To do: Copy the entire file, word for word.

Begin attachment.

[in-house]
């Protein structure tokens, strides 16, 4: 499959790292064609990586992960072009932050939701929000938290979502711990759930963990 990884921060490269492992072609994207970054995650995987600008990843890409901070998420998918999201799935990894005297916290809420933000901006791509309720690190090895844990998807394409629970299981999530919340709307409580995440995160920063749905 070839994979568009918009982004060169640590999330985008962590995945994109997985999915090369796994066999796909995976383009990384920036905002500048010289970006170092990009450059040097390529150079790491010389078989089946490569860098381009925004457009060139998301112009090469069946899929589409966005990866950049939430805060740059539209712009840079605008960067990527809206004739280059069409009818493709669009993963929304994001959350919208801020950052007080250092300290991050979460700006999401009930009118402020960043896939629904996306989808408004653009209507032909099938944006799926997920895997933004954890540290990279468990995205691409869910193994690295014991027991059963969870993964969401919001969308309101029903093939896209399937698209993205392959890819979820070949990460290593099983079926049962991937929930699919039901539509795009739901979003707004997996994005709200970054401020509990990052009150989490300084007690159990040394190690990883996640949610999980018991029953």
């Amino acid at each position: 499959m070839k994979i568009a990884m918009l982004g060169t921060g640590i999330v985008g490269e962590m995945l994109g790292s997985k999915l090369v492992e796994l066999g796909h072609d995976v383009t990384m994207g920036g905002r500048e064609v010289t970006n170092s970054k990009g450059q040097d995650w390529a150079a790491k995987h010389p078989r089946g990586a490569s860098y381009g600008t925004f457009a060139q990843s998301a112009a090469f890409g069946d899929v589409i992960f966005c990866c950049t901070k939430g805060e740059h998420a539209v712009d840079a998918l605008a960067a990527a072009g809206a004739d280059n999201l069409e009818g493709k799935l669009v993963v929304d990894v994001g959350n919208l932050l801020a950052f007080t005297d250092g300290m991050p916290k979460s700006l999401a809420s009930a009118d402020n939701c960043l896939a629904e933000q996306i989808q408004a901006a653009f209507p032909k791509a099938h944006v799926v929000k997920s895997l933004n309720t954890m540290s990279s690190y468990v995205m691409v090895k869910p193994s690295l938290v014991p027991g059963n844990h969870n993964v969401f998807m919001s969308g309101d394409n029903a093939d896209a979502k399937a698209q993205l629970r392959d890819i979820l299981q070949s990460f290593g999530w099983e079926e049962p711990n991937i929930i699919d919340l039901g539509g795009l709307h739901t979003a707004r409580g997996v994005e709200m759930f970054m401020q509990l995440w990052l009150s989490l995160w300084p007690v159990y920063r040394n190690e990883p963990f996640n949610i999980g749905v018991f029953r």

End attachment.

[in-house]
């Protein structure tokens, strides 16, 4: 499959790292064609990586992960072009932050939701929000938290979502711990759930963990 990884921060490269492992072609994207970054995650995987600008990843890409901070998420998918999201799935990894005297916290809420933000901006791509309720690190090895844990998807394409629970299981999530919340709307409580995440995160920063749905 070839994979568009918009982004060169640590999330985008962590995945994109997985999915090369796994066999796909995976383009990384920036905002500048010289970006170092990009450059040097390529150079790491010389078989089946490569860098381009925004457009060139998301112009090469069946899929589409966005990866950049939430805060740059539209712009840079605008960067990527809206004739280059069409009818493709669009993963929304994001959350919208801020950052007080250092300290991050979460700006999401009930009118402020960043896939629904996306989808408004653009209507032909099938944006799926997920895997933004954890540290990279468990995205691409869910193994690295014991027991059963969870993964969401919001969308309101029903093939896209399937698209993205392959890819979820070949990460290593099983079926049962991937929930699919039901539509795009739901979003707004997996994005709200970054401020509990990052009150989490300084007690159990040394190690990883996640949610999980018991029953």
């Amino acid at each position: 499959m070839k994979i568009a990884m918009l982004g060169t921060g640590i999330v985008g490269e962590m995945l994109g790292s997985k999915l090369v492992e796994l066999g796909h072609d995976v383009t990384m994207g920036g905002r500048e064609v010289t970006n170092s970054k990009g450059q040097d995650w390529a150079a790491k995987h010389p078989r089946g990586a490569s860098y381009g600008t925004f457009a060139q990843s998301a112009a090469f890409g069946d899929v589409i992960f966005c990866c950049t901070k939430g805060e740059h998420a539209v712009d840079a998918l605008a960067a990527a072009g809206a004739d280059n999201l069409e009818g493709k799935l669009v993963v929304d990894v994001g959350n919208l932050l801020a950052f007080t005297d250092g300290m991050p916290k979460s700006l999401a809420s009930a009118d402020n939701c960043l896939a629904e933000q996306i989808q408004a901006a653009f209507p032909k791509a099938h944006v799926v929000k997920s895997l933004n309720t954890m540290s990279s690190y468990v995205m691409v090895k869910p193994s690295l938290v014991p027991g059963n844990h969870n993964v969401f998807m919001s969308g309101d394409n029903a093939d896209a979502k399937a698209q993205l629970r392959d890819i979820l299981q070949s990460f290593g999530w099983e079926e049962p711990n991937i929930i699919d919340l039901g539509g795009l709307h739901t979003a707004r409580g997996v994005e709200m759930f970054m401020q509990l995440w990052l009150s989490l995160w300084p007690v159990y920063r040394n190690e990883p963990f996640n949610i999980g749905v018991f029953r």